The nominee to be the next Army secretary wants to revisit — and possibly reverse — some of the deep cuts the Army has been forced to make in recent years.
"If confirmed, I would look for ways to reverse as many of the combat cuts that the Army made last year as possible," Eric Fanning said Thursday during his confirmation hearing in front of the Senate Armed Services Committee.
Since 2012, the Army has cut 80,000 soldiers and shut down 13 brigade combat teams, including two in Germany and one in South Korea, to reach an active-duty end-strength of 490,000. The service will cut an additional 40,000 soldiers by the end of fiscal year 2018. Plans also call for two BCTs to be reduced to battalion-sized task forces.
The cuts were driven by the Budget Control Act of 2011 and ongoing fiscal constraints, and senior Army leaders, including Fanning, have expressed concern about cutting too deeply into the Army even as the demand for troops around the world continues to rise.
What's unclear, however, is what Fanning might do — or if any of the cuts that have already been made can be undone.
"The Army is a force viewed by too many by its end-strength, [which is] just a number," Fanning said. "Few understand how long it takes to build an Army. Few understand the many missions of the Army. The Army's greatest strength is, of course, its soldiers. … If confirmed, these soldiers will be my highest priority, specifically making sure they're ready, which means making sure they're resilient, fully trained and properly equipped."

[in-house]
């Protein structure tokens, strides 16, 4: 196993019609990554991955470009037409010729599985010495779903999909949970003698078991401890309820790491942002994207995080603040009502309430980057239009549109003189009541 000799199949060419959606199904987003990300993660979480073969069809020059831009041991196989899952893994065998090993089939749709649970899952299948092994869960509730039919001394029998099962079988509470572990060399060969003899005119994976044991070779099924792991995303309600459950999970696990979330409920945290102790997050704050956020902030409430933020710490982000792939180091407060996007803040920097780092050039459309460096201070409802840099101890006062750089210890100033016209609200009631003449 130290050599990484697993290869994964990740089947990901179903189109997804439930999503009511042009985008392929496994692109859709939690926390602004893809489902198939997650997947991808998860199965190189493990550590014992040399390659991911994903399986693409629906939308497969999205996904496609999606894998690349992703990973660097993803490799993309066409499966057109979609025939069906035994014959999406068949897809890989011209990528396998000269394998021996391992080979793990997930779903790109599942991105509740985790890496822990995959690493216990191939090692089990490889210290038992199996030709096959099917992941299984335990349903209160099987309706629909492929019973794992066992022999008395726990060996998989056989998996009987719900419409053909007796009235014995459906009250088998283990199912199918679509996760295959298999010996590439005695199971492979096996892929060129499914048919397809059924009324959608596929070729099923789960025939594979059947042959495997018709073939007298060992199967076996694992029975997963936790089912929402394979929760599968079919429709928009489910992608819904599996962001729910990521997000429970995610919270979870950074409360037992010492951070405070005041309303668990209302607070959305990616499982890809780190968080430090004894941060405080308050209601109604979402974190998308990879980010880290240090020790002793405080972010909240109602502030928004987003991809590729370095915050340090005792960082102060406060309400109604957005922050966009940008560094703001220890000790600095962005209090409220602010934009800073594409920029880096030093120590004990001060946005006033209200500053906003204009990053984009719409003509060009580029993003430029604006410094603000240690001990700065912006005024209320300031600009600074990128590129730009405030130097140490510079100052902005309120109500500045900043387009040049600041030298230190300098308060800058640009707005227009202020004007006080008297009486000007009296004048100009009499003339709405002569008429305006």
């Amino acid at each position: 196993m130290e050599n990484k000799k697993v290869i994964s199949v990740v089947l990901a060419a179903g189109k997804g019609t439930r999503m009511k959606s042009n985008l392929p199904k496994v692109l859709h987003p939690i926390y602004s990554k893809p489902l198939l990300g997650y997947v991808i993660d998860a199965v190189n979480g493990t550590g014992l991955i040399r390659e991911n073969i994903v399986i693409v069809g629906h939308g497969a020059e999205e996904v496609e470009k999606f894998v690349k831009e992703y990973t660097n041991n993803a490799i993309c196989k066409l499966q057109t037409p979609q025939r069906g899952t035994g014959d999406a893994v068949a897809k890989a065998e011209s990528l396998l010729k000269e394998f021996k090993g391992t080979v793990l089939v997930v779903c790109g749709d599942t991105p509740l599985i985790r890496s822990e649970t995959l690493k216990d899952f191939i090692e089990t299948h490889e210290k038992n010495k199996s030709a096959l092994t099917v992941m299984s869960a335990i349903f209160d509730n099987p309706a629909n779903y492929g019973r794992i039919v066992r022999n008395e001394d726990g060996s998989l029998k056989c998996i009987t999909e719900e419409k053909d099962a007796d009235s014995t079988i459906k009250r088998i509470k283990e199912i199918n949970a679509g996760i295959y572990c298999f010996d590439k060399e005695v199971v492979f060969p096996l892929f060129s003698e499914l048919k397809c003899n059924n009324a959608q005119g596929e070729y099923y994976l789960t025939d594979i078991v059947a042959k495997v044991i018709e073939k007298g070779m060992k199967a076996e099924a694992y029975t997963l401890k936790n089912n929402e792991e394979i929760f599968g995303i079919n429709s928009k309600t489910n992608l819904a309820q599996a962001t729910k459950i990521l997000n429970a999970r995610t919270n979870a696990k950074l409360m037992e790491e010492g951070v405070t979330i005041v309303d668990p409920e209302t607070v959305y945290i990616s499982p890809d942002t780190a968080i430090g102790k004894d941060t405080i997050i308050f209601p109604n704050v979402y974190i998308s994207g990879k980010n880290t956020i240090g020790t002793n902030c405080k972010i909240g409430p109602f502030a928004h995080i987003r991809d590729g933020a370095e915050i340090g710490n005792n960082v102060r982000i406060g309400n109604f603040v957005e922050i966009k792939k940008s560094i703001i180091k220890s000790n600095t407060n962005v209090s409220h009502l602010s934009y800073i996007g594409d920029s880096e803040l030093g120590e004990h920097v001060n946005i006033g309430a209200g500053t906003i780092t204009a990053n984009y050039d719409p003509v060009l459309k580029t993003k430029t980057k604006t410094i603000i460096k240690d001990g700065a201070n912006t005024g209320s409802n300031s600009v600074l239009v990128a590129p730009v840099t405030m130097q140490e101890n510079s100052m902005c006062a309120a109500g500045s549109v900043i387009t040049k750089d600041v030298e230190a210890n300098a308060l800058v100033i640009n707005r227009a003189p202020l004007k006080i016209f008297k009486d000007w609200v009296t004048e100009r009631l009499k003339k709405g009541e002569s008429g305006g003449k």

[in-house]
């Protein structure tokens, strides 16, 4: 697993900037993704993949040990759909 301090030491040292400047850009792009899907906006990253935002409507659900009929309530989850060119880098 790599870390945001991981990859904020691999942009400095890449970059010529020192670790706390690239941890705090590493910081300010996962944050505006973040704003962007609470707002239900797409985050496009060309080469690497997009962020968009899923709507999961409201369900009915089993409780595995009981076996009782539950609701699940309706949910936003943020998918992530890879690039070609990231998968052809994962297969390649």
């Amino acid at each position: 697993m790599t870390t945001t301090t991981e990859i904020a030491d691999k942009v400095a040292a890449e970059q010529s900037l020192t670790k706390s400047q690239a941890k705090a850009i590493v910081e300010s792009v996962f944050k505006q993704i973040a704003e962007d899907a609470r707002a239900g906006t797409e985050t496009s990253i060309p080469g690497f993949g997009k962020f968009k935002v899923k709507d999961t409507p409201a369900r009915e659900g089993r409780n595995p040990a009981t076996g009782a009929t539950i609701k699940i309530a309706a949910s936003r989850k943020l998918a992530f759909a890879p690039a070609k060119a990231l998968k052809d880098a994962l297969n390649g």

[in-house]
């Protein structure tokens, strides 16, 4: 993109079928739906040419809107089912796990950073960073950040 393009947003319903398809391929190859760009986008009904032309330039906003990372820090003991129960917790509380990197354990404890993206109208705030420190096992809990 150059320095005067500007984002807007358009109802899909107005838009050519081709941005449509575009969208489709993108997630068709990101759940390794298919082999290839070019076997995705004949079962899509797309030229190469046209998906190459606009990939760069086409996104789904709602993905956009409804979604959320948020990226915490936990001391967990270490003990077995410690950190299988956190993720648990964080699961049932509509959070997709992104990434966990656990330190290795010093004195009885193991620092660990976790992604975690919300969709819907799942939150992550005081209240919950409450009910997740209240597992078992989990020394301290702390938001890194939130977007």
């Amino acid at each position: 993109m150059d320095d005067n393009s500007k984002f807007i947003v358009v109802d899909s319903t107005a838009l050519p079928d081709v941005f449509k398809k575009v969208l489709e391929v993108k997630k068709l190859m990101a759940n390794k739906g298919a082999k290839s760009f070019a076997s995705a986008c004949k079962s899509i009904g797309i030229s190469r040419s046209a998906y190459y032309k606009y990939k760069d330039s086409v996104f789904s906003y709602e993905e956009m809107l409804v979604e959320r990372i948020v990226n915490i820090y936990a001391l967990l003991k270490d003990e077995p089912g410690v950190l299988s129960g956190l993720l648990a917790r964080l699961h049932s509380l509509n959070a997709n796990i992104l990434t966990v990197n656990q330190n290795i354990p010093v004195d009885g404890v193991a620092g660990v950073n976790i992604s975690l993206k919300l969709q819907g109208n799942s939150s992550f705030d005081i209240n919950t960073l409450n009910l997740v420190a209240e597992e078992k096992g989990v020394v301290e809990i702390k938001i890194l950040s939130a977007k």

Eric Fanning speaks with Sen. Dan Sullivan, R-Alaska, and ranking member Sen. Jack Reed, D-R.I., on Jan. 21, 2016, before his confirmation hearing in front of the Senate Armed Services Committee.
Photo Credit: Mike Morones/Staff
When pressed by Sen. Dan Sullivan, R-Alaska, who is fighting to preserve 4th Brigade Combat Team, 25th Infantry Division, Fanning committed to cut only as a last resort combat-ready, combat arms soldiers.
The 4th BCT, stationed in Alaska, is one of the units slated to be converted into a battalion-sized task force. That move is now on hold.
If confirmed by the Senate, Fanning will replace John McHugh, who retired Nov. 1 after more than six years on the job. Formerly one of Defense Secretary Ash Carter's closest advisers, Fanning is widely viewed as one of the most capable leaders in the Pentagon. He has served as the undersecretary and later the acting secretary of the Air Force. Before that, he was deputy undersecretary of the Navy and its deputy chief management officer.
In addition to his long resume, Fanning would mark a milestone if he does become the Army secretary, as the first openly gay secretary of a military service.